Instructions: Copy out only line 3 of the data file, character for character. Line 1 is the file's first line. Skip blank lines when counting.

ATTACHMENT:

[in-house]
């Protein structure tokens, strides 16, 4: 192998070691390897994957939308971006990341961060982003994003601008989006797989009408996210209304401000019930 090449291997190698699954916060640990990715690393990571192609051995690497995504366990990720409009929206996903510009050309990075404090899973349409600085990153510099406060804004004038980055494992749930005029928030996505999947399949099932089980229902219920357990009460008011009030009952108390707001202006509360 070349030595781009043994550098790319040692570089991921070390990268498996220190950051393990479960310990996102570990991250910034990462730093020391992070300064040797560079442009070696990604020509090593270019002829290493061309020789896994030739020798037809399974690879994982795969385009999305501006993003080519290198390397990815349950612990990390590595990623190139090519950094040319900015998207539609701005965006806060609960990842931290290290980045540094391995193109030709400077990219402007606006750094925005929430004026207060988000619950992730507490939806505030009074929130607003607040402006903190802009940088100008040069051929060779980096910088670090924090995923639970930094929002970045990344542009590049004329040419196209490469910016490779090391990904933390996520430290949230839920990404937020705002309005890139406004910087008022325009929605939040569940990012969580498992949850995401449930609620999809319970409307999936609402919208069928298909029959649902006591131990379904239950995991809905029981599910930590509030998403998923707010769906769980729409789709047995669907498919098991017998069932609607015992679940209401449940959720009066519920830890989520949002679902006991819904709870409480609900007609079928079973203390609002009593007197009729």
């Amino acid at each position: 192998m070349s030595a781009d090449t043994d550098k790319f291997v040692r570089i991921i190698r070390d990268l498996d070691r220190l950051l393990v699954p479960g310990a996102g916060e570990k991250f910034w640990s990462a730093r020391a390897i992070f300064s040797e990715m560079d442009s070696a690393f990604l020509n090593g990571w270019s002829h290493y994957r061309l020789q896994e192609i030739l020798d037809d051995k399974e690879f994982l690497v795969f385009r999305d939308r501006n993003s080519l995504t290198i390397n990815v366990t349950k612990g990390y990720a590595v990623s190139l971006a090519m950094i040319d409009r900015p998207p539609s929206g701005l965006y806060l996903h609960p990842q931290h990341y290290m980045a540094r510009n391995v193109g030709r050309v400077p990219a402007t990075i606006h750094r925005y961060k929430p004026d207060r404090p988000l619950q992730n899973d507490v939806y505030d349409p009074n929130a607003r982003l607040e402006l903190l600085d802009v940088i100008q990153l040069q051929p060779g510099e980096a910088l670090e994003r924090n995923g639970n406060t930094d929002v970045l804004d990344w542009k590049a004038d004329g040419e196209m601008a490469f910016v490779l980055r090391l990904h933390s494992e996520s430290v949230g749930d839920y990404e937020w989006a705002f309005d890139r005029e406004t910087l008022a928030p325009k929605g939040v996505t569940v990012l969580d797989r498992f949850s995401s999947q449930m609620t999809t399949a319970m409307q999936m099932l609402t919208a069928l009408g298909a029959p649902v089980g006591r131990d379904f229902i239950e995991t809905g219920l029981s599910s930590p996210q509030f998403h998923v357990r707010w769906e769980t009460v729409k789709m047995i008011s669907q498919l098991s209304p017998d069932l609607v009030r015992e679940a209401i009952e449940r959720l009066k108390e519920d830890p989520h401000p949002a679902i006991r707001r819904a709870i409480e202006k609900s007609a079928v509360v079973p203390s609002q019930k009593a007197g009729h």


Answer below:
């Amino acid at each position: 192998m070349s030595a781009d090449t043994d550098k790319f291997v040692r570089i991921i190698r070390d990268l498996d070691r220190l950051l393990v699954p479960g310990a996102g916060e570990k991250f910034w640990s990462a730093r020391a390897i992070f300064s040797e990715m560079d442009s070696a690393f990604l020509n090593g990571w270019s002829h290493y994957r061309l020789q896994e192609i030739l020798d037809d051995k399974e690879f994982l690497v795969f385009r999305d939308r501006n993003s080519l995504t290198i390397n990815v366990t349950k612990g990390y990720a590595v990623s190139l971006a090519m950094i040319d409009r900015p998207p539609s929206g701005l965006y806060l996903h609960p990842q931290h990341y290290m980045a540094r510009n391995v193109g030709r050309v400077p990219a402007t990075i606006h750094r925005y961060k929430p004026d207060r404090p988000l619950q992730n899973d507490v939806y505030d349409p009074n929130a607003r982003l607040e402006l903190l600085d802009v940088i100008q990153l040069q051929p060779g510099e980096a910088l670090e994003r924090n995923g639970n406060t930094d929002v970045l804004d990344w542009k590049a004038d004329g040419e196209m601008a490469f910016v490779l980055r090391l990904h933390s494992e996520s430290v949230g749930d839920y990404e937020w989006a705002f309005d890139r005029e406004t910087l008022a928030p325009k929605g939040v996505t569940v990012l969580d797989r498992f949850s995401s999947q449930m609620t999809t399949a319970m409307q999936m099932l609402t919208a069928l009408g298909a029959p649902v089980g006591r131990d379904f229902i239950e995991t809905g219920l029981s599910s930590p996210q509030f998403h998923v357990r707010w769906e769980t009460v729409k789709m047995i008011s669907q498919l098991s209304p017998d069932l609607v009030r015992e679940a209401i009952e449940r959720l009066k108390e519920d830890p989520h401000p949002a679902i006991r707001r819904a709870i409480e202006k609900s007609a079928v509360v079973p203390s609002q019930k009593a007197g009729h």